A(attention) to ZZZ (sleep) Tips

We want to help your children thrive! Grab a tip or inspiration from our pediatric therapists who are moms too!

Have a challenge that you’re wrestling with? Reach out to us for support. Contact Ilana Danneman PT, and Creative Director at Fun and Functionat idanneman@funandfunction.com

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Tips Print

We need to attend at school, at home, while eating, reading, listening and moving.

Perhaps the most valuable gift you can give your children is your attention. Probably the most useful tool they can acquire is the ability to attend. Some tips for encouraging attention:

  • Practice whole body listening. Remind children to use their eyes, ears and bodies to listen.
  • Stop before eating. Discuss where the food came from, how it got to the table and say thank you! Teach children good table manners and to be attentive when passing or requesting food.
  • Discuss being attentive while riding a bike, getting in and out of the car, crossing a street, etc. Each activity requires attention to how we use our bodies safely.
  • To improve attention in school, get a wiggle cushion, chewy or fidget to keep the body alert and focused.
  • Use ear muffs to filter noise while reading.
  • Use a study carrel for homework or taking a test.
  • Use images to help children stay focused while doing a writing assignment or following directions.
  • Encourage children to create images in their heads while reading, then draw a picture of what they read.
  • Remind children of your expectations, especially when entering a quiet zone. Limit their sitting time at the beginning, and slowly increase over time. Praise them for their attentive behavior.
  • Learn an instrument. Practice daily for a few minutes and increase the practice time slowly.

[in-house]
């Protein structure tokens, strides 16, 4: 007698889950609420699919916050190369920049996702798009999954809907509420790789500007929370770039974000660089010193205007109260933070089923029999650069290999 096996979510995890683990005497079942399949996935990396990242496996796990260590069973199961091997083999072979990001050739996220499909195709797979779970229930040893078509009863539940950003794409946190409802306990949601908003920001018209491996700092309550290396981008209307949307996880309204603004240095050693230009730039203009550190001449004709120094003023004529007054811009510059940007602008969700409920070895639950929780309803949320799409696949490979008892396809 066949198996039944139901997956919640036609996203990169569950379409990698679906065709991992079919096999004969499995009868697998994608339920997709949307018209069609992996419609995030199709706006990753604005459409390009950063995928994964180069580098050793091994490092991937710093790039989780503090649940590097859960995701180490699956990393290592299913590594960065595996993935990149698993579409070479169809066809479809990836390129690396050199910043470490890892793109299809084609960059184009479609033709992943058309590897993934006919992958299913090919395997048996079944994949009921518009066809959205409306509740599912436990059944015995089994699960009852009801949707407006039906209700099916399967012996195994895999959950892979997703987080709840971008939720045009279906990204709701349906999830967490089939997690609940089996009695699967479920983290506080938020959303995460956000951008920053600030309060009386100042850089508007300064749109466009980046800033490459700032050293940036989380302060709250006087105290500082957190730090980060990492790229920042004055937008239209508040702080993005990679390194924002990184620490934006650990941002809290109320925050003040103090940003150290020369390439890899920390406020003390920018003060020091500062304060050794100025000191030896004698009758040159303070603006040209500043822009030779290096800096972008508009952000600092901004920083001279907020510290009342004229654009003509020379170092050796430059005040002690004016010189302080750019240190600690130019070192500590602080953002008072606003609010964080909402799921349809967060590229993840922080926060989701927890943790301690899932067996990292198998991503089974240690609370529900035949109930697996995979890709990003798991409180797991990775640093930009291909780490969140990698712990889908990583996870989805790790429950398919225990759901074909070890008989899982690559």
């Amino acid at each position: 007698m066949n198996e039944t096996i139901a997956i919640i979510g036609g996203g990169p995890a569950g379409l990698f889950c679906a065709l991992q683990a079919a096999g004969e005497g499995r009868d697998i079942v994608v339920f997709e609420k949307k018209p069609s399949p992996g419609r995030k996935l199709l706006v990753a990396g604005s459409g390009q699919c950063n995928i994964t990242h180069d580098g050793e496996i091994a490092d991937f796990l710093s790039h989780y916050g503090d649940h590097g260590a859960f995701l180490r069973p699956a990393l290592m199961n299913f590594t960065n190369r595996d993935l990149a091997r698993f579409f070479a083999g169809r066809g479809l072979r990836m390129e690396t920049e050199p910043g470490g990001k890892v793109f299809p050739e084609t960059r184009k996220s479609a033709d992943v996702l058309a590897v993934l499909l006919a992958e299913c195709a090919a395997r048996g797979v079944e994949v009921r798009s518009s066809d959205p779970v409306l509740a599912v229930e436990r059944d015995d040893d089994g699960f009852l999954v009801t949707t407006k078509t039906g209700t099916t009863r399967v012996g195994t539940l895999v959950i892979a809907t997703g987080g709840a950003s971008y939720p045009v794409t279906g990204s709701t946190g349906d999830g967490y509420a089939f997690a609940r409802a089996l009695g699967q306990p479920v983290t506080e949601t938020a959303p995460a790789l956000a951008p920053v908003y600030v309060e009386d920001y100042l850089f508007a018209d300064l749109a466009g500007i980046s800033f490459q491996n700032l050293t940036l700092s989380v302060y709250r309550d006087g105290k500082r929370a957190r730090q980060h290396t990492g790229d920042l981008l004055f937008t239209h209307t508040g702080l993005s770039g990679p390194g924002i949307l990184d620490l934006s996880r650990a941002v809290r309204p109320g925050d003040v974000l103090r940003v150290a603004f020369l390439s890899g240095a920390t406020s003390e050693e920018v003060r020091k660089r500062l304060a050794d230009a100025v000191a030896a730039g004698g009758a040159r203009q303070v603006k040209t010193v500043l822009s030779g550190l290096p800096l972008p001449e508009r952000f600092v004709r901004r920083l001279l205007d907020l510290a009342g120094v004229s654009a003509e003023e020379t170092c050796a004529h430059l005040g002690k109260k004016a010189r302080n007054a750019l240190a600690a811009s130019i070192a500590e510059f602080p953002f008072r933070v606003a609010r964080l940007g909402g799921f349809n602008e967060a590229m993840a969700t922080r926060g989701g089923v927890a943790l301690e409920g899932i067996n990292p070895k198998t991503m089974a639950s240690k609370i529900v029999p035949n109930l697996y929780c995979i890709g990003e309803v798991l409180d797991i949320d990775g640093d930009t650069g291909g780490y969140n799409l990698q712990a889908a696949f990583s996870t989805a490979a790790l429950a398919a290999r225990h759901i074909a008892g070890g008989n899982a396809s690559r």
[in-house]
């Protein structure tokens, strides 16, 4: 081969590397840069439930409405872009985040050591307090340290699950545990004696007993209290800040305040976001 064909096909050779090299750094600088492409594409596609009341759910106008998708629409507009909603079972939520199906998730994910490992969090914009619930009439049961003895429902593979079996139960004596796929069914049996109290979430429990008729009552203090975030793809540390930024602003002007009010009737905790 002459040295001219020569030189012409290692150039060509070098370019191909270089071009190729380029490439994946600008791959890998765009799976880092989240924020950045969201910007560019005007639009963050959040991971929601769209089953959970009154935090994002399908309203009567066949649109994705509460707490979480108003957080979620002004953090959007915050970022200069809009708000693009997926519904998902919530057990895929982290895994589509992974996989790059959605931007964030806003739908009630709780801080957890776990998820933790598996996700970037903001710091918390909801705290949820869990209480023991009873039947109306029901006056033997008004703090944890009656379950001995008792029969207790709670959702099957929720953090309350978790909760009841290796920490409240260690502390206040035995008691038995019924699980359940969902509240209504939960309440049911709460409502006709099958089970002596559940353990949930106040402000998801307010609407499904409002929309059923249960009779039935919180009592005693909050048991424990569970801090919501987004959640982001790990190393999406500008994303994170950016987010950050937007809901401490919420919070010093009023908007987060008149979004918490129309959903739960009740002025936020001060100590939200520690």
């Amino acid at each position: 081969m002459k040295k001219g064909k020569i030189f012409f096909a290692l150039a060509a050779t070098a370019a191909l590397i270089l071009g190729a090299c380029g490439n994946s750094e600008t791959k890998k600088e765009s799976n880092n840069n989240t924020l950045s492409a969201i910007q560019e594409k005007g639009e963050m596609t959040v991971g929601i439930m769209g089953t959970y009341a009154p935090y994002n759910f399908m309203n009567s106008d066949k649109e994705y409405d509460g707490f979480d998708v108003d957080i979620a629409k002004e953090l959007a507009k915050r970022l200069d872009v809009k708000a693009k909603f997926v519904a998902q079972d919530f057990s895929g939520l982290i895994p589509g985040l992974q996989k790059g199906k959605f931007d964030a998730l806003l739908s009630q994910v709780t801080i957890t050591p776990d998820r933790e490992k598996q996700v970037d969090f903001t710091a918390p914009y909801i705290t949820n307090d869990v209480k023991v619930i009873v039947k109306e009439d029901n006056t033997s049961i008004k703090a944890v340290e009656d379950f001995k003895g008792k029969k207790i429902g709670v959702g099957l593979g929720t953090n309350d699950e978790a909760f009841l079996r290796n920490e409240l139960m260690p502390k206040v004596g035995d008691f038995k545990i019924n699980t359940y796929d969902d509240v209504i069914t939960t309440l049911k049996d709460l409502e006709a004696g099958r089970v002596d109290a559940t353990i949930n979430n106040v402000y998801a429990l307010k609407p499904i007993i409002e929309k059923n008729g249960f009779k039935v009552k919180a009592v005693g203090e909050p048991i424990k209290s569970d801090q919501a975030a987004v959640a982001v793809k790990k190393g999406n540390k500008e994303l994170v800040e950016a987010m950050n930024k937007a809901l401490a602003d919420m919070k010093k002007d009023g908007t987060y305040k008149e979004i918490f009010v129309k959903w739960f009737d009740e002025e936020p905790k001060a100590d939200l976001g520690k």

• Remember attention is a learned skill. It requires practice.

Ilana M. Danneman, PT, is the Director of Education, Innovation and Product Selection at Fun and Function. Reach out to her with your questions at idanneman@funandfunction.com

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Tips Print

Bedtime can be frustrating for both parents and children.

Kids with special needs have a particularly hard time slowing down their engines. Read our tips to help quiet down and catch up on some ZZZZZZZZs.

  • Yoga or stretching right before bedtime for 5-10 minutes can do wonders to get calm and ready-for-bed.
  • Take 10 deep breaths. Deep breathing promotes relaxation.
  • Place a feel-good story or worry doll under the pillow (tell it your worries before going to sleep).
  • Give a full body massage to calm and promote circulation.
  • Put the mattress on the floor or create a floor bed using soft egg crates. Just cover with a sheet, add a blanket and you’re ready to say “G’nite.”
  • Create a routine. Use picture cues if necessary.
  • Use a weighted blanket or weighted sleeping bag.
  • Listen to lullaby music or white noise may just do the trick for children who are sensitive to noise.
  • Darken the room or wear an eye mask.
  • Take calcium or melatonin ½ hour before bedtime.
  • Drink a warm glass of milk. Use aromatherapy for calming.


Try these Fun Tools:

Weighted Blanket

Weighted Sleeping Bag


Bubble Art (deep breathing practice)

Do n’ Slide (picture cues)


Ilana M. Danneman, PT: Ilana is the current Director of Education, Innovation and Product Selection at Fun and Function. She can be reached at idanneman@funandfunction.com

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